All indications are for SA to be just as hot until the weekend, when a weak cooler change arrives, according to weatherzone.com.au.
If Adelaide also reaches 40 degrees on Thursday and Friday, it will equal the longest such hot spell in 101 years.
In January 2006 there were also four consecutive days of 40 or hotter.
In Victoria, emergency services remained on high alert as temperatures climbed into the 40s, too.
Melbourne reached a peak of 43.4deg – the hottest day in three years.
Victorian temperatures are forecast to reach similar maximums over the next four days.
It’s that run of extreme temperatures which has weather forecasters talking about the heatwave being among the worst in 100 years in Victoria, too.
Laverton’s temperature was sitting on 41 at midday and still climbing, with many Victorian temperatures recorded in the mid 40s farther north across the state.
“Nhill, for instance, hit 41 degrees by midday,” weatherzone.com.au meteorologist Matt Pearce said.
“Northerly winds carried extremely hot air down from the interior of the continent towards Victoria.
“These northerlies are the result of a persistent and slow-moving high pressure system out in the Tasman Sea.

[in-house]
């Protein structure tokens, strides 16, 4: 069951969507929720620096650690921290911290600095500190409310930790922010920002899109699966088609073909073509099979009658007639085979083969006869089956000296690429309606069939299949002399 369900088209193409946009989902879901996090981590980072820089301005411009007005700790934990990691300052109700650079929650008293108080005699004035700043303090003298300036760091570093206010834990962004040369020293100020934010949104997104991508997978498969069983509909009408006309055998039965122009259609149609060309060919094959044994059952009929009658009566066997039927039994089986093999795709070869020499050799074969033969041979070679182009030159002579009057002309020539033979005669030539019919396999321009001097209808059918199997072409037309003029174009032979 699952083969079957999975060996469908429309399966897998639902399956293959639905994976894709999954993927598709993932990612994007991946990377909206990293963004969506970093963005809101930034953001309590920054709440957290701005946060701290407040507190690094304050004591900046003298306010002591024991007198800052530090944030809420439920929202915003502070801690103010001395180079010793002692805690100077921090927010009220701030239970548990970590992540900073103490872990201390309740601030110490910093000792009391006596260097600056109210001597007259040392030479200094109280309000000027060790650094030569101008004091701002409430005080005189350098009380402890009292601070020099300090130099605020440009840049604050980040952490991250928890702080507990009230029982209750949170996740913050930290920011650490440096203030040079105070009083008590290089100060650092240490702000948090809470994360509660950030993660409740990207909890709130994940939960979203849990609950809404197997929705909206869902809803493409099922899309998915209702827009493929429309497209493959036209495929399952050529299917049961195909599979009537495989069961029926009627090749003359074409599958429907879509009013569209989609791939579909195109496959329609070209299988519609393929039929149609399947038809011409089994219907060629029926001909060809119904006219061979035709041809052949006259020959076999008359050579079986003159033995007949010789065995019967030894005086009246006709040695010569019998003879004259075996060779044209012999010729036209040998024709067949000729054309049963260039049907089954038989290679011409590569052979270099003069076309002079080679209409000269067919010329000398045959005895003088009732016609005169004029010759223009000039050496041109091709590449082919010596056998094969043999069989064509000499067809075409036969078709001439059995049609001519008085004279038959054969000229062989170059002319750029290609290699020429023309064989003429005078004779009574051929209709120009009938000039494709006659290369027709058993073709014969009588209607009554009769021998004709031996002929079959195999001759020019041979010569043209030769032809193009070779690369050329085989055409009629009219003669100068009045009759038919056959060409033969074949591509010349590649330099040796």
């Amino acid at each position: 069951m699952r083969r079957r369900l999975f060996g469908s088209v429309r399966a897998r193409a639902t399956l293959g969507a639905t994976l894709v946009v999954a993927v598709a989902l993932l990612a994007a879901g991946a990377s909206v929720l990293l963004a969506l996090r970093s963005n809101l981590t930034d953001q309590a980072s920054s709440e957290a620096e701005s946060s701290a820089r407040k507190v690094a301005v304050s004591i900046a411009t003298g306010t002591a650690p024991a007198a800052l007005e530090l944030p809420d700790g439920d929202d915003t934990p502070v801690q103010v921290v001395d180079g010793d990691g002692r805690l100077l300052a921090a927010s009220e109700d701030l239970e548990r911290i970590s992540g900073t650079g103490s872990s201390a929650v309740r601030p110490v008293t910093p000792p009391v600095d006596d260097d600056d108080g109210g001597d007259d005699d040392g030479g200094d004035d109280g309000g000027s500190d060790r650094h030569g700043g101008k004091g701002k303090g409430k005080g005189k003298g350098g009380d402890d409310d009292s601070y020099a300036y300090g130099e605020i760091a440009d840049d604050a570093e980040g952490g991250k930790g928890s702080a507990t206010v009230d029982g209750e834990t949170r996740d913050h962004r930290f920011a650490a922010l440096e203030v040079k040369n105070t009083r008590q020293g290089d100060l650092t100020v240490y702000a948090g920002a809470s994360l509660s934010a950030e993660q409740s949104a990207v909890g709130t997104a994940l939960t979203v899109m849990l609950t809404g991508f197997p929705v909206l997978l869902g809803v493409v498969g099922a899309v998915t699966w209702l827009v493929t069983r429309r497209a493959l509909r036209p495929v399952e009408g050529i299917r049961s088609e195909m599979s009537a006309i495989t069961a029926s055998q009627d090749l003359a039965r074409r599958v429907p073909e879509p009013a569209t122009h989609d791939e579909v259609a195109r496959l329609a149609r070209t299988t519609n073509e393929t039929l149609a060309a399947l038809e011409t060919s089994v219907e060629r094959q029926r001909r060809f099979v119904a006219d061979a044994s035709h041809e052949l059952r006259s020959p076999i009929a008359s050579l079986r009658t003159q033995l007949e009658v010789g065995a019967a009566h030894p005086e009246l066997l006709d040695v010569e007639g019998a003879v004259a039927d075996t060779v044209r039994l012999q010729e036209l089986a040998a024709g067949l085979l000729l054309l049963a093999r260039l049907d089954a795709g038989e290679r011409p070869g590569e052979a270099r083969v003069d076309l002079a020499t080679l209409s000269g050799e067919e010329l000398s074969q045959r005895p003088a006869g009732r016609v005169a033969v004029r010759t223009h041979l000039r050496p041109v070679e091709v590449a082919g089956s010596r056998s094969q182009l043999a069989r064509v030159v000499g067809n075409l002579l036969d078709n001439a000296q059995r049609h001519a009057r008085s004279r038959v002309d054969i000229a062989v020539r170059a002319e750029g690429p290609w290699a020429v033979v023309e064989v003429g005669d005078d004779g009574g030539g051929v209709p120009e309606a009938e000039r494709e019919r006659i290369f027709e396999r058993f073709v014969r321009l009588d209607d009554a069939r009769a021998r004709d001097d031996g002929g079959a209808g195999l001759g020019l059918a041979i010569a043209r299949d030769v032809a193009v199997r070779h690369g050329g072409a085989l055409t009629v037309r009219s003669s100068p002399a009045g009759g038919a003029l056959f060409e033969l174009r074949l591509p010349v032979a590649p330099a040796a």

“This high looks like remaining in place for the next week.
“So we are expecting this extremely hot weather to persist right through into the weekend.”
In addition to the high temperatures, the dry northerly winds are also sending fire dangers to extreme levels in many districts.
As a result, a total fire ban is in force for the North Eastern, Central, North Western and South Western Total Fire Ban Districts.
“The bad news is that there is no rain in sight for the parched state,” Pearce said.
“Coming hot on the heels of one of the driest springs in years, the lack of rainfall through January and now heading into February is a cause for some concern.”